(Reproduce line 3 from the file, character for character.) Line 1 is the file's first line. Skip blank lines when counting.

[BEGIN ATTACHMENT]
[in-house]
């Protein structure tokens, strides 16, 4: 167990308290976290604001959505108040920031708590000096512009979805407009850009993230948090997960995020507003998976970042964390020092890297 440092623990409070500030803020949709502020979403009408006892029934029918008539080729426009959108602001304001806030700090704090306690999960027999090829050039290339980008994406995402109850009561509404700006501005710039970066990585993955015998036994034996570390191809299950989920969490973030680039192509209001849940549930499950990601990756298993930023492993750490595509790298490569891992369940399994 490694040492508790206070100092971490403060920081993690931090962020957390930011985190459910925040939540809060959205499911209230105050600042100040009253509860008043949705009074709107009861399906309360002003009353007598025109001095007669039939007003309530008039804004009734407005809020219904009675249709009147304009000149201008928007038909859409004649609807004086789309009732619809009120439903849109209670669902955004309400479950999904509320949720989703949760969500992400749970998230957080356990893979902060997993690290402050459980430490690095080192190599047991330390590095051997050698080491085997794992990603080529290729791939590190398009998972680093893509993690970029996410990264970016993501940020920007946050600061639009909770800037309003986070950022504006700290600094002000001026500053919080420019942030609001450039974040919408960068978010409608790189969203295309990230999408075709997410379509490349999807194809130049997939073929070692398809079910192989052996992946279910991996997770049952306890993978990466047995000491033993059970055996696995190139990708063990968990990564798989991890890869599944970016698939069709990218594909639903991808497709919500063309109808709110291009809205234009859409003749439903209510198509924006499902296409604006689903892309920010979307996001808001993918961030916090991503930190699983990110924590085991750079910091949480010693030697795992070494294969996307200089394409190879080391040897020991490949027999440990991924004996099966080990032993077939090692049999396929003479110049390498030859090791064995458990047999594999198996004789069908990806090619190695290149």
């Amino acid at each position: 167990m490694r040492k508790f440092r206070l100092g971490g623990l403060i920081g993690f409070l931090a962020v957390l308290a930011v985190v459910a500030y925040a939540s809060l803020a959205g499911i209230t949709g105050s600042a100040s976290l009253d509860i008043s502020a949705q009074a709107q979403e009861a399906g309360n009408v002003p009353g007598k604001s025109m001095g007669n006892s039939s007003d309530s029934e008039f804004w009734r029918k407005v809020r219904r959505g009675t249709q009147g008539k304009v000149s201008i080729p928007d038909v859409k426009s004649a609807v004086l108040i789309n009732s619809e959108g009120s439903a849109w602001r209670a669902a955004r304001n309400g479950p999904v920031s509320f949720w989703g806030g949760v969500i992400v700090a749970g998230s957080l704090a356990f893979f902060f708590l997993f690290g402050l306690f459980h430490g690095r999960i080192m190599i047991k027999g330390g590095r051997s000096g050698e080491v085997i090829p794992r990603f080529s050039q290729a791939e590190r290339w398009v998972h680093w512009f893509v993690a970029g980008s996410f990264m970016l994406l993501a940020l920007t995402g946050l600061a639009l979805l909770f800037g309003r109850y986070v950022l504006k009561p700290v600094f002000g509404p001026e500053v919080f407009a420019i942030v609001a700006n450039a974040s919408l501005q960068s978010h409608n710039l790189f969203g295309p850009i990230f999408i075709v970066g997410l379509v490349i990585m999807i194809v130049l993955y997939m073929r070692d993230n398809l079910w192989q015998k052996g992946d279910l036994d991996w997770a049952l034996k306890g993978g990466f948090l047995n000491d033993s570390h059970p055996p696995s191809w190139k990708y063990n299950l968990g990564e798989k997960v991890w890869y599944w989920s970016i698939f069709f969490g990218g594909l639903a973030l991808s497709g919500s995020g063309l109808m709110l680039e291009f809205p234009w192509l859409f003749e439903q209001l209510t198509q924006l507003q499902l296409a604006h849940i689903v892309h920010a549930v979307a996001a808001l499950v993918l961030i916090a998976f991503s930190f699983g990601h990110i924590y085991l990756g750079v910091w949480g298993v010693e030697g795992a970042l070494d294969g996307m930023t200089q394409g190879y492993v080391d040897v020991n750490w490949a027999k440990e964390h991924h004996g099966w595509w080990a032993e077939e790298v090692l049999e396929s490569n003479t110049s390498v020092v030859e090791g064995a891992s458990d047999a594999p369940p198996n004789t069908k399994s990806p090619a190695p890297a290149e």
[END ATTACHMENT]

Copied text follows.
């Amino acid at each position: 167990m490694r040492k508790f440092r206070l100092g971490g623990l403060i920081g993690f409070l931090a962020v957390l308290a930011v985190v459910a500030y925040a939540s809060l803020a959205g499911i209230t949709g105050s600042a100040s976290l009253d509860i008043s502020a949705q009074a709107q979403e009861a399906g309360n009408v002003p009353g007598k604001s025109m001095g007669n006892s039939s007003d309530s029934e008039f804004w009734r029918k407005v809020r219904r959505g009675t249709q009147g008539k304009v000149s201008i080729p928007d038909v859409k426009s004649a609807v004086l108040i789309n009732s619809e959108g009120s439903a849109w602001r209670a669902a955004r304001n309400g479950p999904v920031s509320f949720w989703g806030g949760v969500i992400v700090a749970g998230s957080l704090a356990f893979f902060f708590l997993f690290g402050l306690f459980h430490g690095r999960i080192m190599i047991k027999g330390g590095r051997s000096g050698e080491v085997i090829p794992r990603f080529s050039q290729a791939e590190r290339w398009v998972h680093w512009f893509v993690a970029g980008s996410f990264m970016l994406l993501a940020l920007t995402g946050l600061a639009l979805l909770f800037g309003r109850y986070v950022l504006k009561p700290v600094f002000g509404p001026e500053v919080f407009a420019i942030v609001a700006n450039a974040s919408l501005q960068s978010h409608n710039l790189f969203g295309p850009i990230f999408i075709v970066g997410l379509v490349i990585m999807i194809v130049l993955y997939m073929r070692d993230n398809l079910w192989q015998k052996g992946d279910l036994d991996w997770a049952l034996k306890g993978g990466f948090l047995n000491d033993s570390h059970p055996p696995s191809w190139k990708y063990n299950l968990g990564e798989k997960v991890w890869y599944w989920s970016i698939f069709f969490g990218g594909l639903a973030l991808s497709g919500s995020g063309l109808m709110l680039e291009f809205p234009w192509l859409f003749e439903q209001l209510t198509q924006l507003q499902l296409a604006h849940i689903v892309h920010a549930v979307a996001a808001l499950v993918l961030i916090a998976f991503s930190f699983g990601h990110i924590y085991l990756g750079v910091w949480g298993v010693e030697g795992a970042l070494d294969g996307m930023t200089q394409g190879y492993v080391d040897v020991n750490w490949a027999k440990e964390h991924h004996g099966w595509w080990a032993e077939e790298v090692l049999e396929s490569n003479t110049s390498v020092v030859e090791g064995a891992s458990d047999a594999p369940p198996n004789t069908k399994s990806p090619a190695p890297a290149e």